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Native-state stability determines the extent of degradation relative to secretion of protein variants from Pichia pastoris.

Whyteside, Graham, Alcocer, Marcos J. C., Kumita, Janet R., Dobson, Christopher M., Lazarou, Maria, Pleass, Richard ORCID: and Archer, David B. (2011) 'Native-state stability determines the extent of degradation relative to secretion of protein variants from Pichia pastoris.'. PLoS ONE, Vol 6, Issue 7, e22692.

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We have investigated the relationship between the stability and secreted yield of a series of mutational variants of human lysozyme (HuL) in Pichia pastoris. We show that genes directly involved in the unfolded protein response (UPR), ER-associated degradation (ERAD) and ER-phagy are transcriptionally up-regulated more quickly and to higher levels in response to expression of more highly-destabilised HuL variants and those variants are secreted to lower yield. We also show that the less stable variants are retained within the cell and may also be targeted for degradation. To explore the relationship between stability and secretion further, two different single-chain-variable-fragment (scFv) antibodies were also expressed in P. pastoris, but only one of the scFvs gave rise to secreted protein. The non-secreted scFv was detected within the cell and the UPR indicators were pronounced, as they were for the poorly-secreted HuL variants. The non-secreted scFv was modified by changing either the framework regions or the linker to improve the predicted stability of the scFv and secretion was then achieved and the levels of UPR indicators were lowered Our data support the hypothesis that less stable proteins are targeted for degradation over secretion and that this accounts for the decrease in the yields observed. We discuss the secretion of proteins in relation to lysozyme amyloidosis, in particular, and optimised protein secretion, in general.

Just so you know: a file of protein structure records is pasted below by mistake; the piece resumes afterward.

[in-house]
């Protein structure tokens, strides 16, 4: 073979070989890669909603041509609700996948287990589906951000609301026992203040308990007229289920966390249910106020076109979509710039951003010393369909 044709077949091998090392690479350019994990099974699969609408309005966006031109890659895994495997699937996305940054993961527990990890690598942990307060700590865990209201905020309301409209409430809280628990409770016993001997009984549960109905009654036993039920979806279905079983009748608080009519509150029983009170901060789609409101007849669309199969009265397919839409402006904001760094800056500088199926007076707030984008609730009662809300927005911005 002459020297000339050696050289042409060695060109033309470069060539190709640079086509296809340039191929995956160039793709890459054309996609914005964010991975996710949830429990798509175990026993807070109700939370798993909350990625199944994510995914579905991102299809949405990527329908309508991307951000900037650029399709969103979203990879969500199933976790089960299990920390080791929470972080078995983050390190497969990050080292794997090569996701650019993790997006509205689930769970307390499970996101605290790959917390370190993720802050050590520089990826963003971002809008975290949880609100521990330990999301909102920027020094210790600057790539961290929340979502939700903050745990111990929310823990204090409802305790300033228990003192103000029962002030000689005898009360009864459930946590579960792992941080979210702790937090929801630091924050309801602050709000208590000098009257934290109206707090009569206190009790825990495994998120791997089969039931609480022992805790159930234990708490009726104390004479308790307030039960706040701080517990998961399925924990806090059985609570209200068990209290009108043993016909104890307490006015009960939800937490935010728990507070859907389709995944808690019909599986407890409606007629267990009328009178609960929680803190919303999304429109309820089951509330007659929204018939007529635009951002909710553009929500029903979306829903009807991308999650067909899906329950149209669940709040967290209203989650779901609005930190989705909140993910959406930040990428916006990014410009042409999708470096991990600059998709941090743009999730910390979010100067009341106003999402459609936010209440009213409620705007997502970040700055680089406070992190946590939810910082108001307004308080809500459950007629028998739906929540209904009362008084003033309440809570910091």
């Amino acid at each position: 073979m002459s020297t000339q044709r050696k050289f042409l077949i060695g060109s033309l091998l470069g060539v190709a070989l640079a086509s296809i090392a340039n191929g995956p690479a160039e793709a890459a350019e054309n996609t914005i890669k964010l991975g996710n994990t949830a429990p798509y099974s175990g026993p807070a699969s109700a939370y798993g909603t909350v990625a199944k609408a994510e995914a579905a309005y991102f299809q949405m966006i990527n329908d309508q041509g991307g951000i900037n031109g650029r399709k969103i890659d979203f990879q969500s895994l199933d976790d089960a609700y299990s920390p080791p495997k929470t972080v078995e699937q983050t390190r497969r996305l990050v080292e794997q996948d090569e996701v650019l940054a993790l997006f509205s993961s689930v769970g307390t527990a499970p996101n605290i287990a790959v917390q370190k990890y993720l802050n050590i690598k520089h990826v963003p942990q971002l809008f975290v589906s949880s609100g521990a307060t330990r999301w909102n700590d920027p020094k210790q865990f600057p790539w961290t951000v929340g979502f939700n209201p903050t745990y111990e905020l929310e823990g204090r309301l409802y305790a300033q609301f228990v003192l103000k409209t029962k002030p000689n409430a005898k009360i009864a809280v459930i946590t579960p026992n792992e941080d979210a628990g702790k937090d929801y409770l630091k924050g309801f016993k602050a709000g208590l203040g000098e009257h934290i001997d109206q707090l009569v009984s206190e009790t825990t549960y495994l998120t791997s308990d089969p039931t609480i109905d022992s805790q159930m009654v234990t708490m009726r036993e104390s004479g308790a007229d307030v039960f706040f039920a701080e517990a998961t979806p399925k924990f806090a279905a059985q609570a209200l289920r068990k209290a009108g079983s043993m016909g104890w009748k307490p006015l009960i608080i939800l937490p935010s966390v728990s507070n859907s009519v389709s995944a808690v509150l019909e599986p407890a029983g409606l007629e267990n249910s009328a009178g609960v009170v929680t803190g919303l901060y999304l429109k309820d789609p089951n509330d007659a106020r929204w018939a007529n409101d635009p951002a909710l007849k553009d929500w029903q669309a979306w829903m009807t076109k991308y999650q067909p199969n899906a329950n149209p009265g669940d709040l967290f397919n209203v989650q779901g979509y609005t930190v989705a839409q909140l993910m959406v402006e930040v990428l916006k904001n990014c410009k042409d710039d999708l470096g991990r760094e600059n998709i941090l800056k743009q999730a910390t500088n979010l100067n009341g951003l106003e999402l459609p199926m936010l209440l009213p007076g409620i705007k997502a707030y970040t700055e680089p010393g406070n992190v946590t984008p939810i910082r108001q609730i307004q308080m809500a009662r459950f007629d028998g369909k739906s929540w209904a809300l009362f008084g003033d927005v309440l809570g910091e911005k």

Item Type: Article
Uncontrolled Keywords: Yeasts
Subjects: QW Microbiology and Immunology > QW 4 General works. Classify here works on microbiology as a whole.
Faculty: Department: Groups (2002 - 2012) > Molecular & Biochemical Parasitology Group
Digital Object Identifer (DOI):
Depositing User: Mary Creegan
Date Deposited: 29 Nov 2011 09:21
Last Modified: 06 Feb 2018 13:04


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